The tax package, passed Thursday, will extend popular tax breaks, like the earned income tax credit and the enhanced child tax credit. It will also suspend the medical device tax in the Affordable Care Act for two years — something Minnesota politicians have been pushing for years. But House Democrats, including leader Nancy Pelosi, balked at what they called corporate tax giveaways included in the bill.
What’s of interest to Minnesota in these massive bills? The suspension of the medical device tax is arguably the biggest direct impact. The state is home to around 700 large and small medical device firms, which have long claimed they could hire more people if the tax were lifted. The bill also appropriates $1 billion for programs to protect the Great Lakes, which Klobuchar and other Midwestern lawmakers are greeting happily in the shadow of a growing invasive carp threat.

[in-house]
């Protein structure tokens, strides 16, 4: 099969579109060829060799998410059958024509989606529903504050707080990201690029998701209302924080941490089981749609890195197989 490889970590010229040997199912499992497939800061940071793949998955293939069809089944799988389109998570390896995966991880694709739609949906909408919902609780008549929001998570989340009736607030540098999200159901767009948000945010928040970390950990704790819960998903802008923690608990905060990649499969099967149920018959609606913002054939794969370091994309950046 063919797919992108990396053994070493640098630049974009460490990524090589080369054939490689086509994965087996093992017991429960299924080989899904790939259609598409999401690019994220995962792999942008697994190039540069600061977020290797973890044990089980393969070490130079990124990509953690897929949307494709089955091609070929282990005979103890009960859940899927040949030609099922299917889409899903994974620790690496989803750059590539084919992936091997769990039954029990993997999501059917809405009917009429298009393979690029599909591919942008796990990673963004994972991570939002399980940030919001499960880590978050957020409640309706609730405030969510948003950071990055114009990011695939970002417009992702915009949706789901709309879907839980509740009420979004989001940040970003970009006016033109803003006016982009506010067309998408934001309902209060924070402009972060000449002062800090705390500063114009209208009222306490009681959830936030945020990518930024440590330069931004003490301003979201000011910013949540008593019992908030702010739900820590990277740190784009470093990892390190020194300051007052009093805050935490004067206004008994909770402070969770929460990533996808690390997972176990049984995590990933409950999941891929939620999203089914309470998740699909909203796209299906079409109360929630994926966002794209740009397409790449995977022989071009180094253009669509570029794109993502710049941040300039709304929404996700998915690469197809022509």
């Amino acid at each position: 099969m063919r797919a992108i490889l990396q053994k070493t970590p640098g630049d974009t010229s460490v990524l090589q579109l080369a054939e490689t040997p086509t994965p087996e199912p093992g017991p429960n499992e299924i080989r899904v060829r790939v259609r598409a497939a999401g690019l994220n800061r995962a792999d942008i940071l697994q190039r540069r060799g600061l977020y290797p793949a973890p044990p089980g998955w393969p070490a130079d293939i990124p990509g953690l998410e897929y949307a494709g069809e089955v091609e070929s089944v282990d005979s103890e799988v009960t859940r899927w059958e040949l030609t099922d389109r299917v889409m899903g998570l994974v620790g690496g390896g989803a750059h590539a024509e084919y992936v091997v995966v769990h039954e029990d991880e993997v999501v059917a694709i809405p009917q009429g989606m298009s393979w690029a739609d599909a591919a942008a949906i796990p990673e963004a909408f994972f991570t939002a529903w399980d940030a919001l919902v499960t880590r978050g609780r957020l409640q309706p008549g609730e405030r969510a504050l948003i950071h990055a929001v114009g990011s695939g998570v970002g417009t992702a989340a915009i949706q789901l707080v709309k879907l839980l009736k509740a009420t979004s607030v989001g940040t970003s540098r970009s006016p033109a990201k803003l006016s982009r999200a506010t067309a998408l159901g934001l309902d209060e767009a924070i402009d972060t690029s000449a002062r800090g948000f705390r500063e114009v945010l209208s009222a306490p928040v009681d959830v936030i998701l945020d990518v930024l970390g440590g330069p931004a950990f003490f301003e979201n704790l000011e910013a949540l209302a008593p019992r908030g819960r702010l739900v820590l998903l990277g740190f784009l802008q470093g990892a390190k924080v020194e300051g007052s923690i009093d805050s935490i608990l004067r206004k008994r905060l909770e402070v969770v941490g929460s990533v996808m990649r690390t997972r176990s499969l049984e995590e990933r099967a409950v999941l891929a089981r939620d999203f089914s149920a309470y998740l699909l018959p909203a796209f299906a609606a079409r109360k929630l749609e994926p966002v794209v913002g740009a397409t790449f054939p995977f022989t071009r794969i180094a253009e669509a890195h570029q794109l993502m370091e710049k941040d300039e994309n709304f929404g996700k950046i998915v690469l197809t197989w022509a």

The omnibus also repeals mandatory country-of-origin labeling (COOL) for certain agriculture products, like beef and pork. U.S. agriculture industry advocates, like Rep. Collin Peterson, tend to like COOL because consumers tend to favor U.S. products, while U.S. trade partners and free trade advocates dislike it.
Beyond that, the Minnesota renewable energy sector will be pleased that tax credits for wind and solar power industries have been extended. And lawmakers have touted increased funding for the Bureau of Indian Education, which could be a boon for struggling schools in Minnesota.
As the dust settled Friday afternoon, Minnesota lawmakers struck very different tones on the legislation that passed. For Rep. Erik Paulsen, an ally of Speaker Paul Ryan, the package wasn’t perfect, but it was good enough. “There’s always things you wish were addressed that didn’t get addressed,” he said. The Ways and Means Committee member maintained the end-of-year package was fiscally responsible, as members of his own party argued it was a toxic combination of higher spending and tax cuts.
“It’s divided government,” Paulsen said. “The fact that [Ryan] was able to negotiate quickly and with all sides and reach a deal expeditiously, without the drama, I give him high marks.”